The International Race Teams’ Association (IRTA) has vented its frustrations at several riders, issuing an open letter to the MotoGP paddock scolding them for breaking the COVID-19 bubble.
Strict COVID-19 protocols have been in place throughout this season, with paddock numbers reduced and regular testing taking place.
Riders and paddock members have also been under strict instruction to remain within the circuit/hotel bubble when back-to-back races take place at the same circuit, with travel outside the bubble only allowed for “important business reasons”.
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That rule has been broken repeatedly at Aragon, with several riders breaching the bubble between rounds.
That follows Yamaha’s Valentino Rossi being ruled out of both rounds of the Aragon Grand Prix, diagnosed with COVID-19 after travelling home to Italy from Le Mans. Moto3 rider Tony Arbolino also sat out the first Aragon round to quarantine after sitting close to someone on a plane to Italy who tested positive for the virus.
Moto3 rider Riccardo Rossi and Moto2 rider Jorge Martin have both missed races because of positive tests, and several paddock personnel have also caught the virus since the season commenced in July.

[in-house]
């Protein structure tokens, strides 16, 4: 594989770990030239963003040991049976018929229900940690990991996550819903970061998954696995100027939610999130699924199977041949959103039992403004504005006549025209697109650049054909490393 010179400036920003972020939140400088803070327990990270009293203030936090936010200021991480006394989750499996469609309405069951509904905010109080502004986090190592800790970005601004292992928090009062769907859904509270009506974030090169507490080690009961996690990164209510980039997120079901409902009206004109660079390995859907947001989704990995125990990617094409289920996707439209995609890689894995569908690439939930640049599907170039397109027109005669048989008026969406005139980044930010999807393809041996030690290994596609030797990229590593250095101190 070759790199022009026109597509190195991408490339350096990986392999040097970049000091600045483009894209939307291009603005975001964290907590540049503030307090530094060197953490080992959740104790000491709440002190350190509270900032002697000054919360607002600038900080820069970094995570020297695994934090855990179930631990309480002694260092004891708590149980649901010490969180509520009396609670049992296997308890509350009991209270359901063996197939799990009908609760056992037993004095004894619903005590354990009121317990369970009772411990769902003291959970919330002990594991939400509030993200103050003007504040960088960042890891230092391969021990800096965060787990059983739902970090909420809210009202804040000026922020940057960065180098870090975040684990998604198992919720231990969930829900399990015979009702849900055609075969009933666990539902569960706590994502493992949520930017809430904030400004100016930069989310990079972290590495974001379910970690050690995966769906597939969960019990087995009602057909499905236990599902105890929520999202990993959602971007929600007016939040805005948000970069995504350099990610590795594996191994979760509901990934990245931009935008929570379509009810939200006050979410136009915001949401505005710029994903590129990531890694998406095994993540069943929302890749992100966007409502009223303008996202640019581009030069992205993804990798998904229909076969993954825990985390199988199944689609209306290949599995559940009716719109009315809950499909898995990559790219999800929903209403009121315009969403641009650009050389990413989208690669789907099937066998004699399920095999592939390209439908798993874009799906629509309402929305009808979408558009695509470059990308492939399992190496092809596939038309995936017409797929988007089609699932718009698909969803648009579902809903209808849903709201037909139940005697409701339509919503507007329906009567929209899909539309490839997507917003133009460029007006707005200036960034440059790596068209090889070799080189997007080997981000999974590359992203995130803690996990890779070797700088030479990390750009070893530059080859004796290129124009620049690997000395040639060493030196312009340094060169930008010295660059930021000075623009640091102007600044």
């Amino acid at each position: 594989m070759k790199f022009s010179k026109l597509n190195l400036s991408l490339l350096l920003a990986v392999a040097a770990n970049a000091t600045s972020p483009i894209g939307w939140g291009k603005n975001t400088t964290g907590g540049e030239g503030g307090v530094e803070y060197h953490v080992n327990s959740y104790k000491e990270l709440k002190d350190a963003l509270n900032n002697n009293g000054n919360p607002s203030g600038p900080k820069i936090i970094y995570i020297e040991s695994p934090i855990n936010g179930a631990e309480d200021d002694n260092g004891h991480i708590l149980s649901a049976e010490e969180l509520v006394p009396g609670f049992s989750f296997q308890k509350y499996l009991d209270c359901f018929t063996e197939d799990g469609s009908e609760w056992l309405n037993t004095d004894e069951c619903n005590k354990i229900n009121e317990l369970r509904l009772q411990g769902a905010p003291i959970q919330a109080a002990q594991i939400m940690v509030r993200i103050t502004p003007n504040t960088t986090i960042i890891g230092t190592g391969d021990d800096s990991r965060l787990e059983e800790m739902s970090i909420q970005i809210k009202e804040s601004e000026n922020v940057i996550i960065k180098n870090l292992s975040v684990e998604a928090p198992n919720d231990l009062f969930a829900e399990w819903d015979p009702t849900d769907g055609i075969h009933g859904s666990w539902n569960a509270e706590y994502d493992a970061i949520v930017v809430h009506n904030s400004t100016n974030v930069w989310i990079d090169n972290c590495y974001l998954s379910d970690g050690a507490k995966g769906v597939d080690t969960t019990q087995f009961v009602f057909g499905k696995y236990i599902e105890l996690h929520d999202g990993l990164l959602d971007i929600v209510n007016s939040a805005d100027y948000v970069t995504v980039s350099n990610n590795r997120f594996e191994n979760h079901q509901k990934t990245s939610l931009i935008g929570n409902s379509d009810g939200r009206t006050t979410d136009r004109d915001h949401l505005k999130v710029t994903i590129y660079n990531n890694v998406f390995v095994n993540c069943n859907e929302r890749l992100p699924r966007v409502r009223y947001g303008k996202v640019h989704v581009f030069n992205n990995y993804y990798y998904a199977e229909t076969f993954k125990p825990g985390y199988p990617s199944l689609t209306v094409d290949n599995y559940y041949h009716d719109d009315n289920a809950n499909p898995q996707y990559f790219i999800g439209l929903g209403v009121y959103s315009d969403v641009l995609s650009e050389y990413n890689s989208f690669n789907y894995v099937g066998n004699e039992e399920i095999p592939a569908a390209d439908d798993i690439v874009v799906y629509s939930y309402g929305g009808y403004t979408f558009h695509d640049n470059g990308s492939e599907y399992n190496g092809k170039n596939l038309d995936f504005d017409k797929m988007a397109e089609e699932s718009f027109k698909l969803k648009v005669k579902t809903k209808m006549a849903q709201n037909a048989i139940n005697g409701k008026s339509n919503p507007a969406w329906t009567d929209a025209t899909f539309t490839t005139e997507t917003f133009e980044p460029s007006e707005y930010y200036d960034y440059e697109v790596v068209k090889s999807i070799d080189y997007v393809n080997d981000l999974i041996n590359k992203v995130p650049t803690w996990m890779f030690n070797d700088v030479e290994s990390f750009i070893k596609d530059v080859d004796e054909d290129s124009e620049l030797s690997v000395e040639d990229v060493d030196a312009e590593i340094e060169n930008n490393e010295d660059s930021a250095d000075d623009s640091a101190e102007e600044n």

IRTA, alongside Dorna, has now sent a letter to the riders making its feelings about the breaches clear.
“With the testing procedures and the precautions that you are taking within the paddock, such as social distancing, the wearing of masks and confining activities to team and company bubbles, the MotoGP paddock probably poses a minimal risk of COVID-19 infection compared with the risk in the outside community,” the letter read.
“The biggest risk comes from individuals contracting the disease at their homes or during travel.”
While IRTA concede it is impossible to determine where people have picked up the virus, it insists the “evidence” points to it being caught outside of the paddock.
It has “strongly urged” the paddock to obey the rules for the final three rounds of the season.
“It has been noticed that some people have started to relax compliance with the safety measures required in the paddock and pit boxes,” the letter read.
“Images have appeared on TV and social media of staff celebrating with riders whilst not wearing face masks.
“If we want to be permitted to continue running events we have to demonstrate to the outside world that we are respecting the conditions that were agreed as a condition of obtaining permission.
“Please do not prejudice the completion of the season!”